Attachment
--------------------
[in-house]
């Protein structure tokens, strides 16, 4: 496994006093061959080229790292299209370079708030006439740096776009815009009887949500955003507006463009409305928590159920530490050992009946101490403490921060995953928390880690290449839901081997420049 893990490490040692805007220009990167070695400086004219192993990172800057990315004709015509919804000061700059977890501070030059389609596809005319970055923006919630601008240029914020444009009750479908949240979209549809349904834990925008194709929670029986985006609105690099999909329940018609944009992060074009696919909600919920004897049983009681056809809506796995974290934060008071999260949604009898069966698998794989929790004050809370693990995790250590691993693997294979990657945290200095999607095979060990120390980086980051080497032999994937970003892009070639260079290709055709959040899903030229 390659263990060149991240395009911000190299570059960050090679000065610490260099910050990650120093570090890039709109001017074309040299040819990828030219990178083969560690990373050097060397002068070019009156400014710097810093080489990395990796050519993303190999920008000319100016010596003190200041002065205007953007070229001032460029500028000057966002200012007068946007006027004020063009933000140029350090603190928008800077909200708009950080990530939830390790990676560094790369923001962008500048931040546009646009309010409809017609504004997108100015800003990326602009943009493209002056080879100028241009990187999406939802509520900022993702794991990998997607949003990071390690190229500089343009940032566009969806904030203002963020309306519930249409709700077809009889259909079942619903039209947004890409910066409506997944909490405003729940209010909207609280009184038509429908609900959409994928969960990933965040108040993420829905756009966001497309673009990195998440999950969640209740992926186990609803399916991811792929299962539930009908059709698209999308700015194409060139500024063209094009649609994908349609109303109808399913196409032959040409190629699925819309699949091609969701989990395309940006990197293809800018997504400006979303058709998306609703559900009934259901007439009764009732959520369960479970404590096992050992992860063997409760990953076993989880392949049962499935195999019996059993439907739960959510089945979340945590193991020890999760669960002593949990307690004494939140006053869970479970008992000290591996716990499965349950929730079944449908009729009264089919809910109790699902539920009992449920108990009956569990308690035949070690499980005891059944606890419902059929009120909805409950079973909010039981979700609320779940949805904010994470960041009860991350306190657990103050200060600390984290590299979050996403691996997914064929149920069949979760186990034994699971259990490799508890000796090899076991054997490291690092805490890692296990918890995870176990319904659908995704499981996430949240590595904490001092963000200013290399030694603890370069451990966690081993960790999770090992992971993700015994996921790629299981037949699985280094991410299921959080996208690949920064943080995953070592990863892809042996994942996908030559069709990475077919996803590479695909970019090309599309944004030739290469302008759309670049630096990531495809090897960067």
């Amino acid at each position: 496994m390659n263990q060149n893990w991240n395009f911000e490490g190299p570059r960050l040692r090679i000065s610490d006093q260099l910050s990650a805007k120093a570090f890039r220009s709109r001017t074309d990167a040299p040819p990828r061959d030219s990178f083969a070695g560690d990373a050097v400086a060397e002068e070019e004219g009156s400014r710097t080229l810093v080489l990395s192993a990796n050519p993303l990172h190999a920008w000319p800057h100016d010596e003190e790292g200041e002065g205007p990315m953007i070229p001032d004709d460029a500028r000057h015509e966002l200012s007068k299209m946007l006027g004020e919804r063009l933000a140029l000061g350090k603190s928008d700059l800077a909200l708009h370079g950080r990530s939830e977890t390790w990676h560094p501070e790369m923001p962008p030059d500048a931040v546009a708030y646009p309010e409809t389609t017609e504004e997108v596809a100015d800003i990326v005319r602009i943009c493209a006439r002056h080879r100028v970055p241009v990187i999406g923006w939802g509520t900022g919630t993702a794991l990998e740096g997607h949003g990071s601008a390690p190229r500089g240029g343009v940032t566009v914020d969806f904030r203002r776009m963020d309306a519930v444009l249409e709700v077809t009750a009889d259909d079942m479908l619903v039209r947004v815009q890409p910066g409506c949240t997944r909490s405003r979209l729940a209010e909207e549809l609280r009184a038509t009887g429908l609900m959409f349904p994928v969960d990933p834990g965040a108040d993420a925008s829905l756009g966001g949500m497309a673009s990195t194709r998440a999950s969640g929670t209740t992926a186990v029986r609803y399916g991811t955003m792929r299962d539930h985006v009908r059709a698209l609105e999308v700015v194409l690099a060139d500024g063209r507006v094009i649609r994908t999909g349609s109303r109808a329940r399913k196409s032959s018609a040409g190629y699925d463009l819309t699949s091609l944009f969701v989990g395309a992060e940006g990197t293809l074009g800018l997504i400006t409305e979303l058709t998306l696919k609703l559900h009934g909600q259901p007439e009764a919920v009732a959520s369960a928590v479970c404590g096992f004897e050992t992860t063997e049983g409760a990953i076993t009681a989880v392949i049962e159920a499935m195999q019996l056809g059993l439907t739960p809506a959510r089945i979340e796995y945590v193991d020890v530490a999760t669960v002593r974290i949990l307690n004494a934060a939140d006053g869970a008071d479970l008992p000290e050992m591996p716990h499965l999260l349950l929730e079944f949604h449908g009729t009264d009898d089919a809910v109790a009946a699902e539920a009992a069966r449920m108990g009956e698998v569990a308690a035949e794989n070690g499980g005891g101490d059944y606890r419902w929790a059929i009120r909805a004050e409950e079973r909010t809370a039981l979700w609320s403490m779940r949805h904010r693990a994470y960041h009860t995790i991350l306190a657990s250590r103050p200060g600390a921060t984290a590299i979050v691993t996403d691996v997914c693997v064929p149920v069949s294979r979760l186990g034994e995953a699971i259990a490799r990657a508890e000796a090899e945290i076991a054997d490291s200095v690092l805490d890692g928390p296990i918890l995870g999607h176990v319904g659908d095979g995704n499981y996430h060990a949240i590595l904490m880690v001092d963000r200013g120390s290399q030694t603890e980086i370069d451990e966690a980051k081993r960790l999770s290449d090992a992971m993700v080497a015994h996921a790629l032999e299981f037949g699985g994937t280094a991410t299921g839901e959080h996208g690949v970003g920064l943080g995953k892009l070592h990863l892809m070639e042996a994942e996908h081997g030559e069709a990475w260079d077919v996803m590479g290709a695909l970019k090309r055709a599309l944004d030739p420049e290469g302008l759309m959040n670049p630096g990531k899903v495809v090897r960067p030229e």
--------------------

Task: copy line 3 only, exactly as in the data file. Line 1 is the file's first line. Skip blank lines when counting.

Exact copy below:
């Amino acid at each position: 496994m390659n263990q060149n893990w991240n395009f911000e490490g190299p570059r960050l040692r090679i000065s610490d006093q260099l910050s990650a805007k120093a570090f890039r220009s709109r001017t074309d990167a040299p040819p990828r061959d030219s990178f083969a070695g560690d990373a050097v400086a060397e002068e070019e004219g009156s400014r710097t080229l810093v080489l990395s192993a990796n050519p993303l990172h190999a920008w000319p800057h100016d010596e003190e790292g200041e002065g205007p990315m953007i070229p001032d004709d460029a500028r000057h015509e966002l200012s007068k299209m946007l006027g004020e919804r063009l933000a140029l000061g350090k603190s928008d700059l800077a909200l708009h370079g950080r990530s939830e977890t390790w990676h560094p501070e790369m923001p962008p030059d500048a931040v546009a708030y646009p309010e409809t389609t017609e504004e997108v596809a100015d800003i990326v005319r602009i943009c493209a006439r002056h080879r100028v970055p241009v990187i999406g923006w939802g509520t900022g919630t993702a794991l990998e740096g997607h949003g990071s601008a390690p190229r500089g240029g343009v940032t566009v914020d969806f904030r203002r776009m963020d309306a519930v444009l249409e709700v077809t009750a009889d259909d079942m479908l619903v039209r947004v815009q890409p910066g409506c949240t997944r909490s405003r979209l729940a209010e909207e549809l609280r009184a038509t009887g429908l609900m959409f349904p994928v969960d990933p834990g965040a108040d993420a925008s829905l756009g966001g949500m497309a673009s990195t194709r998440a999950s969640g929670t209740t992926a186990v029986r609803y399916g991811t955003m792929r299962d539930h985006v009908r059709a698209l609105e999308v700015v194409l690099a060139d500024g063209r507006v094009i649609r994908t999909g349609s109303r109808a329940r399913k196409s032959s018609a040409g190629y699925d463009l819309t699949s091609l944009f969701v989990g395309a992060e940006g990197t293809l074009g800018l997504i400006t409305e979303l058709t998306l696919k609703l559900h009934g909600q259901p007439e009764a919920v009732a959520s369960a928590v479970c404590g096992f004897e050992t992860t063997e049983g409760a990953i076993t009681a989880v392949i049962e159920a499935m195999q019996l056809g059993l439907t739960p809506a959510r089945i979340e796995y945590v193991d020890v530490a999760t669960v002593r974290i949990l307690n004494a934060a939140d006053g869970a008071d479970l008992p000290e050992m591996p716990h499965l999260l349950l929730e079944f949604h449908g009729t009264d009898d089919a809910v109790a009946a699902e539920a009992a069966r449920m108990g009956e698998v569990a308690a035949e794989n070690g499980g005891g101490d059944y606890r419902w929790a059929i009120r909805a004050e409950e079973r909010t809370a039981l979700w609320s403490m779940r949805h904010r693990a994470y960041h009860t995790i991350l306190a657990s250590r103050p200060g600390a921060t984290a590299i979050v691993t996403d691996v997914c693997v064929p149920v069949s294979r979760l186990g034994e995953a699971i259990a490799r990657a508890e000796a090899e945290i076991a054997d490291s200095v690092l805490d890692g928390p296990i918890l995870g999607h176990v319904g659908d095979g995704n499981y996430h060990a949240i590595l904490m880690v001092d963000r200013g120390s290399q030694t603890e980086i370069d451990e966690a980051k081993r960790l999770s290449d090992a992971m993700v080497a015994h996921a790629l032999e299981f037949g699985g994937t280094a991410t299921g839901e959080h996208g690949v970003g920064l943080g995953k892009l070592h990863l892809m070639e042996a994942e996908h081997g030559e069709a990475w260079d077919v996803m590479g290709a695909l970019k090309r055709a599309l944004d030739p420049e290469g302008l759309m959040n670049p630096g990531k899903v495809v090897r960067p030229e």